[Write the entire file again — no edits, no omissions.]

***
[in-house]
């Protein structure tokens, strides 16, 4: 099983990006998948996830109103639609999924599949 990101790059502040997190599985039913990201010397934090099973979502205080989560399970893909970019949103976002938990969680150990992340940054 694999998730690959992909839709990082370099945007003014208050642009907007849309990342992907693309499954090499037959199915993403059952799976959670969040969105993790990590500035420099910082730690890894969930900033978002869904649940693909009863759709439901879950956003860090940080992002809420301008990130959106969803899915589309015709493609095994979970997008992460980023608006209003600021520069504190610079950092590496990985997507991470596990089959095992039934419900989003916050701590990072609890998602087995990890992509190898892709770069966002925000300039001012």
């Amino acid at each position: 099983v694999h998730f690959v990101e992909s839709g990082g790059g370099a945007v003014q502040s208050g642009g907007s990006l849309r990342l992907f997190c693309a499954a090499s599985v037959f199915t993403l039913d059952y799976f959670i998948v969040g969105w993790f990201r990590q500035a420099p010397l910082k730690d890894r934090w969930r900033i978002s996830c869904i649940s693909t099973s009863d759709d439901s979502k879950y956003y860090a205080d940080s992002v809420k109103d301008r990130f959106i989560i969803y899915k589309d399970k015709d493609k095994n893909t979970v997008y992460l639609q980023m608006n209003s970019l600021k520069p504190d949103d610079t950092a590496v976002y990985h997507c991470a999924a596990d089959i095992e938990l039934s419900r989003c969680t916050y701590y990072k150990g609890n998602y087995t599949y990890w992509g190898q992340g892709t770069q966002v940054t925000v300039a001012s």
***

[in-house]
């Protein structure tokens, strides 16, 4: 099983990006998948996830109103639609999924599949 990101790059502040997190599985039913990201010397934090099973979502205080989560399970893909970019949103976002938990969680150990992340940054 694999998730690959992909839709990082370099945007003014208050642009907007849309990342992907693309499954090499037959199915993403059952799976959670969040969105993790990590500035420099910082730690890894969930900033978002869904649940693909009863759709439901879950956003860090940080992002809420301008990130959106969803899915589309015709493609095994979970997008992460980023608006209003600021520069504190610079950092590496990985997507991470596990089959095992039934419900989003916050701590990072609890998602087995990890992509190898892709770069966002925000300039001012």
């Amino acid at each position: 099983v694999h998730f690959v990101e992909s839709g990082g790059g370099a945007v003014q502040s208050g642009g907007s990006l849309r990342l992907f997190c693309a499954a090499s599985v037959f199915t993403l039913d059952y799976f959670i998948v969040g969105w993790f990201r990590q500035a420099p010397l910082k730690d890894r934090w969930r900033i978002s996830c869904i649940s693909t099973s009863d759709d439901s979502k879950y956003y860090a205080d940080s992002v809420k109103d301008r990130f959106i989560i969803y899915k589309d399970k015709d493609k095994n893909t979970v997008y992460l639609q980023m608006n209003s970019l600021k520069p504190d949103d610079t950092a590496v976002y990985h997507c991470a999924a596990d089959i095992e938990l039934s419900r989003c969680t916050y701590y990072k150990g609890n998602y087995t599949y990890w992509g190898q992340g892709t770069q966002v940054t925000v300039a001012s």